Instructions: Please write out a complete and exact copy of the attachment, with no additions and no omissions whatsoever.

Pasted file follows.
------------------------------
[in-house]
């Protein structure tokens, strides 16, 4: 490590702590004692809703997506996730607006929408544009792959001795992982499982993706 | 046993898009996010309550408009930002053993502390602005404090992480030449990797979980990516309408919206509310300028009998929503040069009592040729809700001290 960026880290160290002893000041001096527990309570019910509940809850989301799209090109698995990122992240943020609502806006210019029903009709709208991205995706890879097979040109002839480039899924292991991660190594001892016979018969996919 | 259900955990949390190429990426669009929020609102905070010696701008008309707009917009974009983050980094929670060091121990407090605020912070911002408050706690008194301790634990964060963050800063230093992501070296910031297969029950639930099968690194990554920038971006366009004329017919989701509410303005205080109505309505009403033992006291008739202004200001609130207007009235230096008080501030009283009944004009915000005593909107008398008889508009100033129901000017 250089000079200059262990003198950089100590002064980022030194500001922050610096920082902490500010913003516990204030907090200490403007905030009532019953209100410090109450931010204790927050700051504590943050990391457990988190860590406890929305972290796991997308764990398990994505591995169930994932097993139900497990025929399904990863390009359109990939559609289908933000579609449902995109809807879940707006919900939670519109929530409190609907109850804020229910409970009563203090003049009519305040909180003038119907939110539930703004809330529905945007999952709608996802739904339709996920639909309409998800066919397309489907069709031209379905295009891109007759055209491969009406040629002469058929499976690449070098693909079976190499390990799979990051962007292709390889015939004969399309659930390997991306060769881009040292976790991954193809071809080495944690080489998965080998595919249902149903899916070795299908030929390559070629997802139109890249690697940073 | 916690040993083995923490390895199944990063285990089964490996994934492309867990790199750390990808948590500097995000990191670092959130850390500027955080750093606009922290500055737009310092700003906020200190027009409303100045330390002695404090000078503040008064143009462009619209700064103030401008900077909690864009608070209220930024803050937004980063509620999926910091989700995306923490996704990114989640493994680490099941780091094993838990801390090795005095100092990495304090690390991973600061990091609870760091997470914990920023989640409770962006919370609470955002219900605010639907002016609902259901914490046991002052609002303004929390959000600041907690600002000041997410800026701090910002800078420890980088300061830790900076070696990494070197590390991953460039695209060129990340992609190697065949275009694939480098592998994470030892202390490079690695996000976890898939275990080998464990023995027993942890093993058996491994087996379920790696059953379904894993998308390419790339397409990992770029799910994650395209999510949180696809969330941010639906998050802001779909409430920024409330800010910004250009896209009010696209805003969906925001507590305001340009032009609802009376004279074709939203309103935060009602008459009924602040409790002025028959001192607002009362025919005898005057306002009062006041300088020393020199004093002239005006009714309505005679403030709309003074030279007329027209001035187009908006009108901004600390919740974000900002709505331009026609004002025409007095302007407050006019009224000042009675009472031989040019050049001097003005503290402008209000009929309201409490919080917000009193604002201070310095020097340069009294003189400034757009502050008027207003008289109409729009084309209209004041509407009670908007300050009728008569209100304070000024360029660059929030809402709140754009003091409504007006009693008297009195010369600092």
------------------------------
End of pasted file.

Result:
[in-house]
């Protein structure tokens, strides 16, 4: 490590702590004692809703997506996730607006929408544009792959001795992982499982993706 | 046993898009996010309550408009930002053993502390602005404090992480030449990797979980990516309408919206509310300028009998929503040069009592040729809700001290 960026880290160290002893000041001096527990309570019910509940809850989301799209090109698995990122992240943020609502806006210019029903009709709208991205995706890879097979040109002839480039899924292991991660190594001892016979018969996919 | 259900955990949390190429990426669009929020609102905070010696701008008309707009917009974009983050980094929670060091121990407090605020912070911002408050706690008194301790634990964060963050800063230093992501070296910031297969029950639930099968690194990554920038971006366009004329017919989701509410303005205080109505309505009403033992006291008739202004200001609130207007009235230096008080501030009283009944004009915000005593909107008398008889508009100033129901000017 250089000079200059262990003198950089100590002064980022030194500001922050610096920082902490500010913003516990204030907090200490403007905030009532019953209100410090109450931010204790927050700051504590943050990391457990988190860590406890929305972290796991997308764990398990994505591995169930994932097993139900497990025929399904990863390009359109990939559609289908933000579609449902995109809807879940707006919900939670519109929530409190609907109850804020229910409970009563203090003049009519305040909180003038119907939110539930703004809330529905945007999952709608996802739904339709996920639909309409998800066919397309489907069709031209379905295009891109007759055209491969009406040629002469058929499976690449070098693909079976190499390990799979990051962007292709390889015939004969399309659930390997991306060769881009040292976790991954193809071809080495944690080489998965080998595919249902149903899916070795299908030929390559070629997802139109890249690697940073 | 916690040993083995923490390895199944990063285990089964490996994934492309867990790199750390990808948590500097995000990191670092959130850390500027955080750093606009922290500055737009310092700003906020200190027009409303100045330390002695404090000078503040008064143009462009619209700064103030401008900077909690864009608070209220930024803050937004980063509620999926910091989700995306923490996704990114989640493994680490099941780091094993838990801390090795005095100092990495304090690390991973600061990091609870760091997470914990920023989640409770962006919370609470955002219900605010639907002016609902259901914490046991002052609002303004929390959000600041907690600002000041997410800026701090910002800078420890980088300061830790900076070696990494070197590390991953460039695209060129990340992609190697065949275009694939480098592998994470030892202390490079690695996000976890898939275990080998464990023995027993942890093993058996491994087996379920790696059953379904894993998308390419790339397409990992770029799910994650395209999510949180696809969330941010639906998050802001779909409430920024409330800010910004250009896209009010696209805003969906925001507590305001340009032009609802009376004279074709939203309103935060009602008459009924602040409790002025028959001192607002009362025919005898005057306002009062006041300088020393020199004093002239005006009714309505005679403030709309003074030279007329027209001035187009908006009108901004600390919740974000900002709505331009026609004002025409007095302007407050006019009224000042009675009472031989040019050049001097003005503290402008209000009929309201409490919080917000009193604002201070310095020097340069009294003189400034757009502050008027207003008289109409729009084309209209004041509407009670908007300050009728008569209100304070000024360029660059929030809402709140754009003091409504007006009693008297009195010369600092």